SCORE

The Time for 2021 Planning Has Arrived: Some Advice

By Tom Nixon, Certified Volunteer Mentor,
Southeast Michigan Chapter of SCORE

Labor Day is behind us, marking the unofficial end of summer, the newly uneven opening of back-to-school season, and the artificial marker of the start of the fourth quarter. As we approach Q4 2020, there is no better time to reassess where this past year has taken us, and to be more purposeful about how we finish the year—and perhaps look ahead to 2021 with a clearer picture of what we want the future to look like.

Consider this, if we can muster the optimism to do so, the moment at which you regained a degree of control over events, rather than being a victim to circumstances unforeseen and out of one’s control. The time to take charge of your fortunes is now, but it will require not only a shift in mindset, but also an admission of what has changed...some things permanently, and most indefinitely.

Mindset: Accepting Reality and Moving On

There are plenty of books out there to help those motivated and open to addressing mindset challenges and resets. I cannot imagine a time more critical than now for professionals in any industry to address the health, and perhaps the course correction, of one’s mindset...certainly so for small business owners and entrepreneurs. I believe it all starts here, for if you’re stuck in a scarcity mindset (and you would be forgiven for being so, given events of 2020 so far), you will find it difficult to have the courage and optimism it takes to plan for a successful end of the year and prosperous 2021.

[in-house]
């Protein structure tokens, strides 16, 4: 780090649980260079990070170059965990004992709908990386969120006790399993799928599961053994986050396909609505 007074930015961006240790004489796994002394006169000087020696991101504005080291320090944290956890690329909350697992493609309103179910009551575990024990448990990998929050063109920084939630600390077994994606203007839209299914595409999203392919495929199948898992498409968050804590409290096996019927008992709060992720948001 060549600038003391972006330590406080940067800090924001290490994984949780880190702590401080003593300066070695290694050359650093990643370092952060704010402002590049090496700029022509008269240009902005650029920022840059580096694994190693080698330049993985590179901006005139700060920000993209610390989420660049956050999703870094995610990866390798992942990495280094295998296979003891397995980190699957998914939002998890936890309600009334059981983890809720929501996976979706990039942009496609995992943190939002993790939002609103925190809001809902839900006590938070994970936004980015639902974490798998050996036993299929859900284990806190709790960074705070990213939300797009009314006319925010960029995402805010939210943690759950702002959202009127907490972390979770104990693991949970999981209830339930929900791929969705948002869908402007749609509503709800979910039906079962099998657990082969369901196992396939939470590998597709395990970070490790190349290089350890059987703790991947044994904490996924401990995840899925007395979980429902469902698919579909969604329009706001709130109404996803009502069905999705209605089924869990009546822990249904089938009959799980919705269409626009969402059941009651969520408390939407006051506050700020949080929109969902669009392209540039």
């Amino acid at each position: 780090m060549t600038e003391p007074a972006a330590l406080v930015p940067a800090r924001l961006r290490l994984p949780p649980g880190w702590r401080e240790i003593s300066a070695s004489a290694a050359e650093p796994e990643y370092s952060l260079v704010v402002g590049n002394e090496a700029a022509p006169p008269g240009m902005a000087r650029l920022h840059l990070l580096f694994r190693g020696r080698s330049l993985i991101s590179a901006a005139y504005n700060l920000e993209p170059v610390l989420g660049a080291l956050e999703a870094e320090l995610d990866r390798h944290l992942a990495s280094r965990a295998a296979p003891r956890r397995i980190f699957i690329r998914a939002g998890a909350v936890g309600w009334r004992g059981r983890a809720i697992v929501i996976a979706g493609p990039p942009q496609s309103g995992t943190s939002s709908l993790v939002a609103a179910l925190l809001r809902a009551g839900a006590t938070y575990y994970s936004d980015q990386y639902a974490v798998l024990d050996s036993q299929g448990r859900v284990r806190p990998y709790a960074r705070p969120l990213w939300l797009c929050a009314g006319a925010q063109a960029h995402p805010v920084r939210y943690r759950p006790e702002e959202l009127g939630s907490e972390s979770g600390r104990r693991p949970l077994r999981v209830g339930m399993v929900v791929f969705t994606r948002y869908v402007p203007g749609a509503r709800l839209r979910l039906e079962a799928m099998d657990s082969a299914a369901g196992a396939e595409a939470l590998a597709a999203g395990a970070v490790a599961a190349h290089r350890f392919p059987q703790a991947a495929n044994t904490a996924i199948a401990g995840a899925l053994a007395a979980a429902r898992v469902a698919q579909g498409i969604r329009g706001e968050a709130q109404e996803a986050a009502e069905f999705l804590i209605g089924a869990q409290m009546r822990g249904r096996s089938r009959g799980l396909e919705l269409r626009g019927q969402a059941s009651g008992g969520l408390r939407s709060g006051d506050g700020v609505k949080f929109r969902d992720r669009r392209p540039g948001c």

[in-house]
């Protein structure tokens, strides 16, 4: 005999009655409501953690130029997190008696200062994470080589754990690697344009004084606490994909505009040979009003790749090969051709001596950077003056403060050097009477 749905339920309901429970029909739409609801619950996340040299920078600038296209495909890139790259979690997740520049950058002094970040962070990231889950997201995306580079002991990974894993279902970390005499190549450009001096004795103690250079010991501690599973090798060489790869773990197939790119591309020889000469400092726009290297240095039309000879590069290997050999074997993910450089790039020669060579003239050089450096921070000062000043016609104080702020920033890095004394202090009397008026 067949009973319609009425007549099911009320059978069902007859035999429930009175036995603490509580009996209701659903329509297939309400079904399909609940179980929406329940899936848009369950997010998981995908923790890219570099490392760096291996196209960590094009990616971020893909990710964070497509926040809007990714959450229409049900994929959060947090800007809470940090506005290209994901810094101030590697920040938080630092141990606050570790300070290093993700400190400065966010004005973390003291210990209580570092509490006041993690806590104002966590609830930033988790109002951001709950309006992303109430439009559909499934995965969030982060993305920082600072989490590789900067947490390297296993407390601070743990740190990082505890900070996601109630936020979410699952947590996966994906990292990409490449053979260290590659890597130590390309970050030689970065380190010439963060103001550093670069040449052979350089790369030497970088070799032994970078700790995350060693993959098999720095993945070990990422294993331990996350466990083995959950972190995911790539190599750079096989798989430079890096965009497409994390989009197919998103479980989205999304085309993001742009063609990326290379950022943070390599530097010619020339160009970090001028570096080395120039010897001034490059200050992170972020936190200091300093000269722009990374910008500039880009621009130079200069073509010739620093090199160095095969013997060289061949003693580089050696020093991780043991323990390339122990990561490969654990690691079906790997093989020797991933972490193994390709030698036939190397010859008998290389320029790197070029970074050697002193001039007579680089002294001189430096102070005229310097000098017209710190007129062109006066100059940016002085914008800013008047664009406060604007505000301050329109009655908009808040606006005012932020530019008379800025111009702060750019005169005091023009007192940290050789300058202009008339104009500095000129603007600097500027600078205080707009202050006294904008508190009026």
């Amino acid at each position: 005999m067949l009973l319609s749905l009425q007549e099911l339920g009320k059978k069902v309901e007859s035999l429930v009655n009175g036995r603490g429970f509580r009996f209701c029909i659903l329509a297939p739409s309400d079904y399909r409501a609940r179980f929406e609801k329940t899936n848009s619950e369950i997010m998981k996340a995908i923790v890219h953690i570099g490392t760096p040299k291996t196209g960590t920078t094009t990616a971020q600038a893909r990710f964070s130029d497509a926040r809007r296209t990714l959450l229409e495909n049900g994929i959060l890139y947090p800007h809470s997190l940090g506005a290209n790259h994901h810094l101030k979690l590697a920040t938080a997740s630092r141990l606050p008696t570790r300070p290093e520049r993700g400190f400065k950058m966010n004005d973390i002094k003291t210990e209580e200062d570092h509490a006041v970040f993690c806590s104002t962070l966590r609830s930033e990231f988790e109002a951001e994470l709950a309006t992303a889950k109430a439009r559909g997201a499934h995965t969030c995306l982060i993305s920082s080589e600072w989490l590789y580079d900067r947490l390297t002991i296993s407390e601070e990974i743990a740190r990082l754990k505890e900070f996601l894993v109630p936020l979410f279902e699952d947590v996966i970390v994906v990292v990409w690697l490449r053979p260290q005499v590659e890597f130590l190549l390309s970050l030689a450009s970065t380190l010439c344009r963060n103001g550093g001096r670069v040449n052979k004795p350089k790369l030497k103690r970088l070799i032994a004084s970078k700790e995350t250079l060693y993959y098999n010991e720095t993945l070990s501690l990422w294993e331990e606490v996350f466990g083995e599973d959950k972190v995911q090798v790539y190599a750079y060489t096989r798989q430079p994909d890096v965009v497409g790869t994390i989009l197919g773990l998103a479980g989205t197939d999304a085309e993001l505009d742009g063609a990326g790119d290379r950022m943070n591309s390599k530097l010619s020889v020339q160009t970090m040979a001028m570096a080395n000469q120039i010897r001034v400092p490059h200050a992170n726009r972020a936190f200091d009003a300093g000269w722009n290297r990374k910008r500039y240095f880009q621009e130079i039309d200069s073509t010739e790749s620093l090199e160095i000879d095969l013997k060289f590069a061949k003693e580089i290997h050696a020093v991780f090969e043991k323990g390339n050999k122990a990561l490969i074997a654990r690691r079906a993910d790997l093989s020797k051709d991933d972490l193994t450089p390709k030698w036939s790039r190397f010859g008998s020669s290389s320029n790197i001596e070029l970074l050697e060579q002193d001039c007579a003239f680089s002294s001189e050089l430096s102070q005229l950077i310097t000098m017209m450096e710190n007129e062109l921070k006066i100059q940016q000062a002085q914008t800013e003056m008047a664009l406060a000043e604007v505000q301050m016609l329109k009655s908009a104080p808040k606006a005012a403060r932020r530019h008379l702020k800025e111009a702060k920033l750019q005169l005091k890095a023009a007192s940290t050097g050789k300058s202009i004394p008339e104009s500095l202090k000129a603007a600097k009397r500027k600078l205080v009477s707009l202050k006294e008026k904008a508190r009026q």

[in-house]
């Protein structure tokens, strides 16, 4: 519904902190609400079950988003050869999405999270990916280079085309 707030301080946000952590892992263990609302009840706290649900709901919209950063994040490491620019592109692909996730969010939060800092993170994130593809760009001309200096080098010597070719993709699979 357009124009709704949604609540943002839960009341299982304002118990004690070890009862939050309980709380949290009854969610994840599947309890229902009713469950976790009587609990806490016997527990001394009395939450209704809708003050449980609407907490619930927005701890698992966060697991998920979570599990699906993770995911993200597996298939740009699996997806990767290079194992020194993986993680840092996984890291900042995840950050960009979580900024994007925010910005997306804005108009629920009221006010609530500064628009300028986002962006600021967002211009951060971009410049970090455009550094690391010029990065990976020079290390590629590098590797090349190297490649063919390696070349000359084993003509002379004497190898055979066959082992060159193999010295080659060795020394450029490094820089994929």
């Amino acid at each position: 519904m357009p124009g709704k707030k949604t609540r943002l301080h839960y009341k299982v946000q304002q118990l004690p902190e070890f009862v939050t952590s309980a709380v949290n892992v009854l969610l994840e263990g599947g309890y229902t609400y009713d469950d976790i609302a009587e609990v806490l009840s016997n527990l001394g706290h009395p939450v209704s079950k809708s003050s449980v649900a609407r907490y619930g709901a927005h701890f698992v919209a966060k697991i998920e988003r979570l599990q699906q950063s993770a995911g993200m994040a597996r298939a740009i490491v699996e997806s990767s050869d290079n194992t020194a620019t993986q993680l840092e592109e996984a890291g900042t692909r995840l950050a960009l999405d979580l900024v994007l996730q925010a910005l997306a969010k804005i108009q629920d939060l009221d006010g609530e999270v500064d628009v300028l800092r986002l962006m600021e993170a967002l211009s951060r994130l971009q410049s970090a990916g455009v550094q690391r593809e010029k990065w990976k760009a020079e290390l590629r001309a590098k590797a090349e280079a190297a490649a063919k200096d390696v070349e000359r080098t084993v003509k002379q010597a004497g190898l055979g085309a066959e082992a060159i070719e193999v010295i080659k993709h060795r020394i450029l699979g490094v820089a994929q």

No longer can we consider this massive upheaval in our lives to be temporary or fleeting. Many business owners are coming to the realization that there are no immediate or predictable timelines for returning to normalcy. Rather than waiting for the Godot of “normalcy” to arrive, perhaps business owners should be settling in and accepting the circumstances for what they are: lamentable, but largely acceptable...for a few, preferable...and to a large degree, manageable. We can work remotely, we can service clients and customers imperfectly, and we can even capture the new business that moves forward apace, despite our worst fears that the world would stop earlier this year.

There are markets to pursue, there are customers to serve, and there is new opportunity out there for the taking. Aligning your mindset around abundance (rather than scarcity) is the critical first step in mapping out the next 15 months of your business plan. 

Read a book if you need to, consult with a mentor if you’re open to, but get that mindset right before you do any level of long-term planning, or you’ll be overly cautious or pessimistic about your prospects for growth.

The Pivot: Leaning In and Charging Ahead